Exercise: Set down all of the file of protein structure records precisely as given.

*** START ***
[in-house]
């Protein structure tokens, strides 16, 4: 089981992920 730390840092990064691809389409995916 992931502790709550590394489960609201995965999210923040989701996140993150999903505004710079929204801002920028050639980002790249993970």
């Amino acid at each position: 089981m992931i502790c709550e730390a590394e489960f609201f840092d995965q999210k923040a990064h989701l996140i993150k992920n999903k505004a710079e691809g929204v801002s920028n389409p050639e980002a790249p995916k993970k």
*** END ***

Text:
[in-house]
């Protein structure tokens, strides 16, 4: 089981992920 730390840092990064691809389409995916 992931502790709550590394489960609201995965999210923040989701996140993150999903505004710079929204801002920028050639980002790249993970």
């Amino acid at each position: 089981m992931i502790c709550e730390a590394e489960f609201f840092d995965q999210k923040a990064h989701l996140i993150k992920n999903k505004a710079e691809g929204v801002s920028n389409p050639e980002a790249p995916k993970k």